University of Pittsburgh Schools of the Health Sciences. (2009, July 13). Enzyme Important In Aging Identified. ScienceDaily. Retrieved October 30, 2014 from www.sciencedaily.com/releases/2009/07/090710170109.htm
University of Pittsburgh Schools of the Health Sciences. "Enzyme Important In Aging Identified." ScienceDaily. www.sciencedaily.com/releases/2009/07/090710170109.htm (accessed October 30, 2014).

Share This



More Plants & Animals News

Thursday, October 30, 2014

Featured Research

from universities, journals, and other organizations


Featured Videos

from AP, Reuters, AFP, and other news services

Galapagos Tortoises Bounce Back, But Ecosystem Lags

Galapagos Tortoises Bounce Back, But Ecosystem Lags

Newsy (Oct. 29, 2014) The Galapagos tortoise has made a stupendous recovery from the brink of extinction to a population of more than 1,000. But it still faces threats. Video provided by Newsy
Powered by NewsLook.com
Obama: The US Will Not 'run and Hide' From Ebola

Obama: The US Will Not 'run and Hide' From Ebola

AP (Oct. 29, 2014) Surrounded by health care workers in the White House East Room, President Barack Obama said the U.S. will likely see additional Ebola cases in the weeks ahead. But he said the nation can't seal itself off in the fight against the disease. (Oct. 29) Video provided by AP
Powered by NewsLook.com
Oatmeal Healthy Recipes and Benefits

Oatmeal Healthy Recipes and Benefits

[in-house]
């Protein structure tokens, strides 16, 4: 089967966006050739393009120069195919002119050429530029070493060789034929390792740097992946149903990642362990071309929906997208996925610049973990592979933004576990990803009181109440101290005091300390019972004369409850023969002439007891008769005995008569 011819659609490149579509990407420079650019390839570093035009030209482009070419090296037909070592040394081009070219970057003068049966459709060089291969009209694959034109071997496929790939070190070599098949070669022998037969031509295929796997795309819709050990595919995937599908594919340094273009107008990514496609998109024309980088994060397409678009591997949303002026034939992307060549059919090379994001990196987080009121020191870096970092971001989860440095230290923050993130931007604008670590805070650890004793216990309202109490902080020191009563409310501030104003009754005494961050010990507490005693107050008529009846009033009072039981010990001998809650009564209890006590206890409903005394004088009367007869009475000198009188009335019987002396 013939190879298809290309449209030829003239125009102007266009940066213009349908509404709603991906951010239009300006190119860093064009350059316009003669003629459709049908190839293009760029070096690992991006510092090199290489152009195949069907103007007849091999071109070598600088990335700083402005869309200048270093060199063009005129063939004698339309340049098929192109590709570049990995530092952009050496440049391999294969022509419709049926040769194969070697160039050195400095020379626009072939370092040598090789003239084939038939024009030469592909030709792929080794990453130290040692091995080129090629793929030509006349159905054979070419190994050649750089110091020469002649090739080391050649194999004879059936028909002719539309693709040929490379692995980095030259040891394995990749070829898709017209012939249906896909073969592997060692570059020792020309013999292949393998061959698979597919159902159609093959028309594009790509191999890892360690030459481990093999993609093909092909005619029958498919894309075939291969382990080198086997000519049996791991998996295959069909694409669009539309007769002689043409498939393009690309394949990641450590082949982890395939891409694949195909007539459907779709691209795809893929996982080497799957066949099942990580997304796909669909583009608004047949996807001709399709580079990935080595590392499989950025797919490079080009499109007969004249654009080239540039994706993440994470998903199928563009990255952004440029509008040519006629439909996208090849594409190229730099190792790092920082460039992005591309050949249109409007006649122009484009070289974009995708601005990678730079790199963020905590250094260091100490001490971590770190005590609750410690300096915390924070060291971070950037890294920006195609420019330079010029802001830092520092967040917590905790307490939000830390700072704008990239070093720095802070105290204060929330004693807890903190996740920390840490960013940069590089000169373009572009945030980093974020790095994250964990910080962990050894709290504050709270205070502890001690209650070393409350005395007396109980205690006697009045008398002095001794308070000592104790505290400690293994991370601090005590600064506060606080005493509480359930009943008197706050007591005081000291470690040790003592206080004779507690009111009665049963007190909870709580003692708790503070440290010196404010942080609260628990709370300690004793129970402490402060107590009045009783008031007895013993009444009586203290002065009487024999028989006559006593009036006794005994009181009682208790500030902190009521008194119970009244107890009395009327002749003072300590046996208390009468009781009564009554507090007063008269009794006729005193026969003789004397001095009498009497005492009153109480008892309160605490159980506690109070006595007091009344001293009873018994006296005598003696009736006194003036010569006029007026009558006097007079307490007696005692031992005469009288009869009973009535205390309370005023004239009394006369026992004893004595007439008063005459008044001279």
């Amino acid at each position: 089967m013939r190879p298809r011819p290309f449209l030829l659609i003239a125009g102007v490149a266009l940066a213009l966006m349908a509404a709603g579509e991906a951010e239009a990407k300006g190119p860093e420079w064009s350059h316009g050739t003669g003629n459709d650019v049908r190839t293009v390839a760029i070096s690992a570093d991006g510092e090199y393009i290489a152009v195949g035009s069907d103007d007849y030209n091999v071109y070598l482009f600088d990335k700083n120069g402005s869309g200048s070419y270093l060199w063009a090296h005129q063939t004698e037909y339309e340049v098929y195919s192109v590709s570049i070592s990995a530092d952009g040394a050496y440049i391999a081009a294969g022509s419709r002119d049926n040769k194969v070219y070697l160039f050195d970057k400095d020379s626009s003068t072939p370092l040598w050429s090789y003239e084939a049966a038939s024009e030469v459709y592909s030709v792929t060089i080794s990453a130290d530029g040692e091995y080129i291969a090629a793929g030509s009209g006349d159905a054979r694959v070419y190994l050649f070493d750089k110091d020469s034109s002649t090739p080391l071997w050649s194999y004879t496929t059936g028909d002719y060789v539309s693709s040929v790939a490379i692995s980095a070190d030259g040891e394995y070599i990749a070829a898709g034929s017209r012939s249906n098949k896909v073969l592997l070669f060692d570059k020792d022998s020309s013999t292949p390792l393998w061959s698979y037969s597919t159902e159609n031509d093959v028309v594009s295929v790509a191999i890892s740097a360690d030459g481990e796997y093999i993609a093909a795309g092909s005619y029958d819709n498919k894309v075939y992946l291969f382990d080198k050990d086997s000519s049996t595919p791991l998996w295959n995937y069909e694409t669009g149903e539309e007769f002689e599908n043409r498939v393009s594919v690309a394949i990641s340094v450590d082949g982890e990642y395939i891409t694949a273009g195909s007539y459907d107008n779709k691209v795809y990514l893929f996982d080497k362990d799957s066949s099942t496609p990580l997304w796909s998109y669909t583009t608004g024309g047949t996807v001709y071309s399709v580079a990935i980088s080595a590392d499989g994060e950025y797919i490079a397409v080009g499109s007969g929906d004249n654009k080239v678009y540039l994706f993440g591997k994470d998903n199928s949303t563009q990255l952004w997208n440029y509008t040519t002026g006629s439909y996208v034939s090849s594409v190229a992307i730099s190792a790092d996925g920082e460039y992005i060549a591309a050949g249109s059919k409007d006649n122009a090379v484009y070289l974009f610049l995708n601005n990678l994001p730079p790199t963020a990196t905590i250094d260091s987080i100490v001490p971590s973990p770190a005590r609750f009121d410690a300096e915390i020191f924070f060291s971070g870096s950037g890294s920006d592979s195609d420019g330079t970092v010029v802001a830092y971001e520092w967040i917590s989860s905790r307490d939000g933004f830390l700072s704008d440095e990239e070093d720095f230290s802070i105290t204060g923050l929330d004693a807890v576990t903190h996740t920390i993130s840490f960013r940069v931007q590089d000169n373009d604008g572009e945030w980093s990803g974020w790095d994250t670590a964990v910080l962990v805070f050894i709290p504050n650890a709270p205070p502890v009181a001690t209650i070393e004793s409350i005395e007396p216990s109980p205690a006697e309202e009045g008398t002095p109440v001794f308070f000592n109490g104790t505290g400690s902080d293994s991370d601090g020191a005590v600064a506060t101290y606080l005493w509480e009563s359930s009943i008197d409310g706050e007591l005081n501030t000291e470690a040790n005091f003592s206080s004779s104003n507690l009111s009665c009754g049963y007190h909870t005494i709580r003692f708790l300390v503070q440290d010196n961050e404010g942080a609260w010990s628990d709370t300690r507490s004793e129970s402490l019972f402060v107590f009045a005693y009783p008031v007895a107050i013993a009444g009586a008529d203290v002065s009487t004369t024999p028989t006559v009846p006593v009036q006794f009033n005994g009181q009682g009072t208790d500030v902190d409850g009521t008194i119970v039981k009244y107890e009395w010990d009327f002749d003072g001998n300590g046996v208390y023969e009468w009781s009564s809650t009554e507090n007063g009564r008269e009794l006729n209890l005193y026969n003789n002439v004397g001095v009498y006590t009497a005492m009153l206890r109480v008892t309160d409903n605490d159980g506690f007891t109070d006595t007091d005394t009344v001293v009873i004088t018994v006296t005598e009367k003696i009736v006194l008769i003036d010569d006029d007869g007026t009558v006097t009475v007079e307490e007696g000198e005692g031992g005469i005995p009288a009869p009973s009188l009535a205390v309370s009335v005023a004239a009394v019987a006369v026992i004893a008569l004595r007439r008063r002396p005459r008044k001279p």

Buzz60 (Oct. 29, 2014) Oatmeal is a fantastic way to start your day. Whichever way you prepare them, oats provide your body with many health benefits. In celebration of National Oatmeal Day, Krystin Goodwin (@krystingoodwin) has a few recipe ideas, and tips on how to kickstart your day with this wholesome snack! Video provided by Buzz60
Powered by NewsLook.com
GoPro Video Gives a Lion's-Eye View of The Hunt

GoPro Video Gives a Lion's-Eye View of The Hunt

Buzz60 (Oct. 29, 2014) If you’ve ever wondered what getting takeout looks like for lions in Africa, the GoPro video from Lion Whisperer Kevin Richardson will give you a lion’s-eye view of the hunt. Jen Markham has more. Video provided by Buzz60
Powered by NewsLook.com

Search ScienceDaily

Number of stories in archives: 140,361

Find with keyword(s):
Enter a keyword or phrase to search ScienceDaily for related topics and research stories.

Save/Print:
Share:

Breaking News:

Strange & Offbeat Stories


Plants & Animals

Earth & Climate

Fossils & Ruins

In Other News

... from NewsDaily.com

Science News

Health News

Environment News

Technology News



Save/Print:
Share:

Free Subscriptions


Get the latest science news with ScienceDaily's free email newsletters, updated daily and weekly. Or view hourly updated newsfeeds in your RSS reader:

Get Social & Mobile


Keep up to date with the latest news from ScienceDaily via social networks and mobile apps:

Have Feedback?


Tell us what you think of ScienceDaily -- we welcome both positive and negative comments. Have any problems using the site? Questions?
Mobile: iPhone Android Web
Follow: Facebook Twitter Google+
Subscribe: RSS Feeds Email Newsletters
Latest Headlines Health & Medicine Mind & Brain Space & Time Matter & Energy Computers & Math Plants & Animals Earth & Climate Fossils & Ruins